If no such ‘special right’ to cancel due to public pressure exists or even if one does exist, a promoter should consider utilising terms of the Talent Performance Agreement that allow the Promoter to cancel ‘for convenience’. If a more casual arrangement was entered into, the surrounding communications will need to be examined to determine whether or not, the parties agreed on any form of cancellation rights ‘for convenience’.
As outlined above, sometimes a promoter might have an express contractual right to terminate a Talent within certain time periods ‘for convenience’ (i.e. just because). The Promoter should attempt to rely and utilise these provisions to cancel Talent due to public pressure, rather than claiming the cancellation was due to public pressure or similar reason. This will help reduce the Promoter’s risk that it has breached the contract or acted unfairly.
Sometimes the Promoter may have to pay a significant payment to the Talent to cancel, especially if the event date is close. The Promoter will need to weigh up the reputational damage of leaving the Talent on the line-up vs the fee payable to the Artist to cancel.
What Can’t a Promoter Do When it Comes to Cancelling Talent Due to Public Pressure?
When considering whether to cancel Talent or making statements to the public in response to any public pressure to cancel Talent from an event line-up, the Promoter needs to be VERY careful not to engage in any:
– Defamatory conduct
– Discriminatory conduct
– Misleading and deceptive conduct
What Promoters Should Know About Defamation
What is Defamation?
Defamation occurs when defamatory matter referring to another person is published, and the defamatory publication caused or is likely to cause serious harm to that person’s reputation.
A matter will be defamatory when the meaning it conveys (directly, indirectly or by innuendo) has a tendency to lower that person (and their reputation) in the minds of ordinary members of the community.
Defamation laws are governed state by state in Australia and we do not intend to go into the differences between states in this article. It is important however to know however that common defences for defamation in Australia include:
The defendant (person who the defamation claim is brought against) proves that the defamatory statements are ‘substantially true’.
If the defendant proves that the defamatory material was an expression of their honest opinion (and not a statement of fact), which related to a matter of public interest and was based on ‘proper material’, this may be a defence.
The defendant proves that the person allegedly defamed was unlikely to suffer any harm by the publication. If this defence is raised, the court will consider the surrounding circumstances.
Although this is not technically a defence, the best way to prevent a defamation claim being brought against you is to have the permission of that person to publish the material.
Tip For Promoters:
We recommend getting your lawyer to do a pre-publication clearance on all internal and public communications regarding cancellation of Talent.
What Promoters Should Know About Discrimination
Discrimination is against the law if it happens in public (for example in relation to entertainment events).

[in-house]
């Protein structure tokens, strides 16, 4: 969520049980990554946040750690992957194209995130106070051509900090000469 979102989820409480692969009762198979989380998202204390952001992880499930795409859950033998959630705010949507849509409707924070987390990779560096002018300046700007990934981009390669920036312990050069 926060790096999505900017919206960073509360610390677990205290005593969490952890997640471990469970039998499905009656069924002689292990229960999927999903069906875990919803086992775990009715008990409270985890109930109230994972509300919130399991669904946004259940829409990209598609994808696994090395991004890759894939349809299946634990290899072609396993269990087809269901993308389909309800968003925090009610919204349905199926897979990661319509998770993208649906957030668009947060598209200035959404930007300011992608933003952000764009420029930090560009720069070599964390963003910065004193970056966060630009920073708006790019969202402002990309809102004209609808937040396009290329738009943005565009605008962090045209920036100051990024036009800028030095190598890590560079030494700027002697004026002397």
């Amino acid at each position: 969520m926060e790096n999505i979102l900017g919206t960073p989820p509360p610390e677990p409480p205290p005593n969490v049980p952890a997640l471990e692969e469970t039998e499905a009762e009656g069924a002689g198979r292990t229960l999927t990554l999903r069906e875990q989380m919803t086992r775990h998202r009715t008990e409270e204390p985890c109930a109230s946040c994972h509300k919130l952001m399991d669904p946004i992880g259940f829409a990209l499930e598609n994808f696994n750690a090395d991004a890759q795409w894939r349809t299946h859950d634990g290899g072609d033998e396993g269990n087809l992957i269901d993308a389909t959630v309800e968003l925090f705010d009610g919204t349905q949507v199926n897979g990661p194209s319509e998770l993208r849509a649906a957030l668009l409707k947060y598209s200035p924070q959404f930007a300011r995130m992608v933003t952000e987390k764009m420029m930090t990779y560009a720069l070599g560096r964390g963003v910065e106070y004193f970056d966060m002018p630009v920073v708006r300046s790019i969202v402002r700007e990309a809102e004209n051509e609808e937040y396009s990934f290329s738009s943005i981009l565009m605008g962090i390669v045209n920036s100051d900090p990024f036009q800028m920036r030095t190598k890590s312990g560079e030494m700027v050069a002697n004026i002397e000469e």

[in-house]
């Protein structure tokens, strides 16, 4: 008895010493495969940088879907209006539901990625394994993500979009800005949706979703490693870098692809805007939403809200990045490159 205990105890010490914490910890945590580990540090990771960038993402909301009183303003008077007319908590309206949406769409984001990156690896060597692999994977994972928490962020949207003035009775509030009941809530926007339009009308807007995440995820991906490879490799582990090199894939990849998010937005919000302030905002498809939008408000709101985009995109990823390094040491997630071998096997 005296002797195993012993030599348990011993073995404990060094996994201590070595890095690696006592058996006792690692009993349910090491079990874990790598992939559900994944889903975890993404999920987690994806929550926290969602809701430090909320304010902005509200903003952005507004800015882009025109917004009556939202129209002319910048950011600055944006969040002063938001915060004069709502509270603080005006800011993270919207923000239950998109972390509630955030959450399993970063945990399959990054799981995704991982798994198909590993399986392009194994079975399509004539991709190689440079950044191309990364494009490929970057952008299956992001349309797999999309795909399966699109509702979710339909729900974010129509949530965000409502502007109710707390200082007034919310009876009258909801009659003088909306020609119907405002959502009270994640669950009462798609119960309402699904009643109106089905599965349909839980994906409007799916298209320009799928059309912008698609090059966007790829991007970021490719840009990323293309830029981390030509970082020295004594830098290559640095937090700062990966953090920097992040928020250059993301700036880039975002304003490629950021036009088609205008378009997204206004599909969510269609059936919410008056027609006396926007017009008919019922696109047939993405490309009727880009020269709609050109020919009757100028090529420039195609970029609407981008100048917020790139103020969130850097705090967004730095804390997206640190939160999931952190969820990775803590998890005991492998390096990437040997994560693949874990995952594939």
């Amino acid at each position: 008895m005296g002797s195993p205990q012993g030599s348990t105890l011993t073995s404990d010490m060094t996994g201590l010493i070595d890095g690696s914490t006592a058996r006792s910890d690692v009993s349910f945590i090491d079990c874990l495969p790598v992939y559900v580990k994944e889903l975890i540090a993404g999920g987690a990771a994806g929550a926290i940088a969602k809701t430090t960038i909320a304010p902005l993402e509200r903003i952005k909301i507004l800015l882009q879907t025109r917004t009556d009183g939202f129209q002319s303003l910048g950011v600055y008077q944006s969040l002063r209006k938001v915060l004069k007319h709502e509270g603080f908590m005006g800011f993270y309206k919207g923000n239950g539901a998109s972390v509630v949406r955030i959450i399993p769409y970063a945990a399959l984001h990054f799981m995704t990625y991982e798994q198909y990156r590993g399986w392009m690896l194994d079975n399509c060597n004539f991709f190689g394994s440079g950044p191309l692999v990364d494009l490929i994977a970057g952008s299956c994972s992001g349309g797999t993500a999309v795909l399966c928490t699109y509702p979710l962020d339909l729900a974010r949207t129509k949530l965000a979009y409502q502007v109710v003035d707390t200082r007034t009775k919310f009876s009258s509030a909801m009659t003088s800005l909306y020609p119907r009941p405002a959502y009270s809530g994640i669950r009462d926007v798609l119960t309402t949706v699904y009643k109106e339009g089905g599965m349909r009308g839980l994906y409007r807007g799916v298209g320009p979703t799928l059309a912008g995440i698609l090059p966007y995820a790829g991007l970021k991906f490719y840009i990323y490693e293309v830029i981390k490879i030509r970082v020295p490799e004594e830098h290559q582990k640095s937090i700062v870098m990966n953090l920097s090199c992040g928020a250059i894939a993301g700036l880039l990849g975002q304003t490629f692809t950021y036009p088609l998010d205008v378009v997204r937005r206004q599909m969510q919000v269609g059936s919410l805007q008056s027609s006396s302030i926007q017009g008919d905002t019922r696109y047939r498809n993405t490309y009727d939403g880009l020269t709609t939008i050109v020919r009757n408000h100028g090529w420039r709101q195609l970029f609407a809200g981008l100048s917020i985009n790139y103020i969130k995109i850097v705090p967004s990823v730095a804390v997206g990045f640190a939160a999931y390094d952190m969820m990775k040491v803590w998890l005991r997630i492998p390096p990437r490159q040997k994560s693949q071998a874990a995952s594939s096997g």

The following characteristics are generally protected in state based discrimination acts:
– employment activity
– expunged activity
– gender identity
– industrial activity
– lawful sexual activity
– marital status
– parent and carer status
– physical features
– political belief or activity
– pregnancy or breastfeeding
– profession, trade or occupation
– religious belief or activity
– sex characteristics
– sexual orientation
– spent conviction
– personal association with someone who has, or is assumed to have one of these personal characteristics
Therefore, a Promoter can’t cancel a Talent because they have one of the protected characteristics. For example, it would be unlawful to cancel someone because they are of a certain religion.
What Should Promoters Know about Misleading and Deceptive Conduct?
The Australian Consumer Law prohibits Promoters from engaging in misleading and deceptive conduct in the course of trade and from making false statements.
Promoters therefore need to be very careful to give accurate (and not misleading) information to the stakeholders, suppliers and the public about Talent cancellation matters.
CANCELLATION OF TALENT: TOP TIPS FOR PROMOTERS
Finally, we would like to offer up our top tips for promoters on how to prepare for, and protect themselves against difficult situations that arise when Talent they book ‘get cancelled’ by other artists, the media or the public generally.
– Make sure you have a written contact with Talent.
– Make sure your Talent contract has clearly defined and express cancellation rights including the right to cancel for convenience (and without a reason) within certain time periods. Try to have the right to cancel up to 14 days before the event with a full refund provided from the Talent.
– Make sure you can immediately terminate a Talent booking if they engage in any illegal, unethical or similar behaviour either prior to or during the Term of the talent contract.
– Make sure you can immediately terminate a Talent booking if their involvement in the event damages or threatens to damage the reputation of the Event/Promoter or brings or threatens to bring the Event/Promoter into disrepute.
– When communicating internally or with the public about Talent cancellation matters, ensure that a lawyer and/or PR agent checks and clears your communications. Promoters need to ensure communications do not include any defamatory, discriminatory or misleading statements.
– Promoters cannot cancel a Talent because they have a protected characteristic (i.e. sex, race, religion) otherwise they will infringe discrimination laws.
Written by Principal, Jennifer Tutty
Published 3 March 2023
Photo of Charles Bradley, captured by photographer ‘Beaver on the Beats’.
The information in this article is of a general nature. It does not constitute formal legal advice, and should not be relied on as such. Please see the full disclaimer in our website terms. Please contact Studio Legal if you are seeking advice about a specific legal matter.